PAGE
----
Why Korea? This is a question my friends and family have asked me on a daily basis since I announced my desire to teach there. I respond by saying that it would be a wonderful opportunity to experience a culture where old and new, tradition and progress sit side-by-side in harmony. Korea is the perfect example of how modernisation does not have to mean the abandonment of valued customs and teaching English in Korea would allow me to witness this on a daily basis.

But it is also a chance to do much more than this. I believe that contact with a native speaker of a language can make a positive difference when learning. I am currently teaching myself Korean, but with no help from a native speaker it is difficult to know how well I am doing or if I have made a mistake. By teaching English in Korea, I will not only get the chance to improve my own Korean skills but engage the students in my own language and customs. I also believe that by helping to improve their language skills, I will be helping to set my students up for a great and successful future. This is something I was able to experience first-hand whilst volunteering to help teach at a local school in the summer of 2012.

It was whilst volunteering here that I was able to develop my own education philosophies. I believe that no two students are the same and that everyone learns in different ways and at different speeds. By using a range of activities (books, games, role-playing or multi-media), students can be given the chance to engage with a subject and develop an interest in what they are learning. This makes the learning of something new much easier and helps the student want to learn. I also believe that a teacher should set an example for his or her students. A way of doing this in an English class could be to make English the ‘official language’ of the classroom. Just as I would learn Korean more easily from becoming completely immersed in the language, my students could learn much more English being surrounded by it in the lesson. As well as this, I believe that every teacher has responsibility for the future of the children that they teach and this is a something that I take extremely seriously. Finally, I believe that learning can and should continue outside of the classroom, whether through a club, camp or trip. This is something that I involved myself in, both at University and whilst I was volunteering at Bexhill High School. In this way, it can be made fun and more engaging for a student that might otherwise find it dull.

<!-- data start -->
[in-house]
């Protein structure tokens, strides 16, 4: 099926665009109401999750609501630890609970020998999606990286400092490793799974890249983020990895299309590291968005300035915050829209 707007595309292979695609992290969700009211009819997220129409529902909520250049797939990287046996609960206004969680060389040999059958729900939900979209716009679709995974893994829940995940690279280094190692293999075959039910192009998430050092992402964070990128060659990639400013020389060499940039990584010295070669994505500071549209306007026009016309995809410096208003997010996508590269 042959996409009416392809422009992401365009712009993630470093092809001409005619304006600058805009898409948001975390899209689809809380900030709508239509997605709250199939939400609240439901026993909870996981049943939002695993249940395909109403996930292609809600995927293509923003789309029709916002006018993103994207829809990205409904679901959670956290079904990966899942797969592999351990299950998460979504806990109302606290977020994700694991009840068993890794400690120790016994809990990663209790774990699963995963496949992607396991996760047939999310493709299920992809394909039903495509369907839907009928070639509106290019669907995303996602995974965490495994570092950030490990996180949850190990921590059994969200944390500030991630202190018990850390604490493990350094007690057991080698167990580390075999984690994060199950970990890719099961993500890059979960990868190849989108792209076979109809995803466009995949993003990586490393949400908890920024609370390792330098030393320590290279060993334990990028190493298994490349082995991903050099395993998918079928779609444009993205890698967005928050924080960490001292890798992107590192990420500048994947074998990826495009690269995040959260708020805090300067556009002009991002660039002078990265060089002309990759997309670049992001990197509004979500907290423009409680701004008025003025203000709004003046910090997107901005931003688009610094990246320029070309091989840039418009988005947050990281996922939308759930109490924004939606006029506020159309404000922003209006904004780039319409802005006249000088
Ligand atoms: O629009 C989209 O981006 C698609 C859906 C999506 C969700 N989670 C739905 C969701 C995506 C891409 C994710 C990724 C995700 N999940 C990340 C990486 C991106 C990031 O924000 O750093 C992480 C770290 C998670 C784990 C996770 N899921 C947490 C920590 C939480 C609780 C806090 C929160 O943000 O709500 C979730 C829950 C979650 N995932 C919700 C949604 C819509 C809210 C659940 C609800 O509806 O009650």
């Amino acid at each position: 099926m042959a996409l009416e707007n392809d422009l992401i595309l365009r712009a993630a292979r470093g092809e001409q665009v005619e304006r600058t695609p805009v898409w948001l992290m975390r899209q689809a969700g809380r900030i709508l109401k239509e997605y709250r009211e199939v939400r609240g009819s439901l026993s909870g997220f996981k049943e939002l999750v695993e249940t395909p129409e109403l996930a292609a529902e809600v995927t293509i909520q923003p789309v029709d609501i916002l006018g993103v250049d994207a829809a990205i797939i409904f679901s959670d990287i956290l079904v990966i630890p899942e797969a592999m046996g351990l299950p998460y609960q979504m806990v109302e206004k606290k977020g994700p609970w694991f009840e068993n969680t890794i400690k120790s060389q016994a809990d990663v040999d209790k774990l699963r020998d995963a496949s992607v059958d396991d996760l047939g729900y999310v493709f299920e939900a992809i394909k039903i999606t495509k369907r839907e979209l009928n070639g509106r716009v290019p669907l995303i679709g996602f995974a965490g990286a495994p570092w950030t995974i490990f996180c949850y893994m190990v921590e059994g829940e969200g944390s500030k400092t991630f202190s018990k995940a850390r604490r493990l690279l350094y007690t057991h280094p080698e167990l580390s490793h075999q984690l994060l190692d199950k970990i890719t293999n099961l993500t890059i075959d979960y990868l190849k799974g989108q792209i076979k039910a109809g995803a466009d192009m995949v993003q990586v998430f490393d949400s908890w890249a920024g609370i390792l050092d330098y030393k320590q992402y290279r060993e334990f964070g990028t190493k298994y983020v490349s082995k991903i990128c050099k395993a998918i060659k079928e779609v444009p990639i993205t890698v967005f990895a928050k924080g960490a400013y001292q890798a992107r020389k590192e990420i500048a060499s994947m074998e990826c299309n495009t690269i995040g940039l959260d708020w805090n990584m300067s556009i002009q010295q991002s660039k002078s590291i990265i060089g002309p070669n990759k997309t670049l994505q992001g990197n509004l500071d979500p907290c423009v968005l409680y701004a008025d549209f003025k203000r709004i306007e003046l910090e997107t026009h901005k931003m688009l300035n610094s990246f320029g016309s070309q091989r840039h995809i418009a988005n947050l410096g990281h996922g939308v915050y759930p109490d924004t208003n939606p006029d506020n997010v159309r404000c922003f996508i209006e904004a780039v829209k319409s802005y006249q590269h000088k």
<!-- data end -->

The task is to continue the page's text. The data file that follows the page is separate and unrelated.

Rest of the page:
However, it is important to remember that I will spend my time in Korea learning new things too. It is a country that is quite different from the one I have grown up in, but I firmly believe that cultural differences are only a problem if we let them become one. By involving myself in the local and school communities through clubs and events (for example, Taekwondo), I will be able to settle myself into life in Korea more easily. It is a way I can get to know my co-workers, students and neighbours. I believe that through shared interests, friendships can blossom even with a language barrier. I enjoy cooking and look upon the chance to visit Korea as a chance to not only expand my own cookery skills but leave a piece of my culture there after I have gone. I am already teaching myself Korean, which will make the hardest barrier I will face seem smaller. I first came across Korean culture when I looked at some modern Korean history whilst sitting my degree. It was studying this that made me believe that many Westerners have misconceptions about Korea and I see the chance to teach English there as an opportunity to learn about more Korean culture and then teach others about what I have seen and learnt. But most importantly, I believe that if I embrace this chance for the great opportunity it is, I will make new friends, have new experiences and be able to make a positive difference to the lives of my students.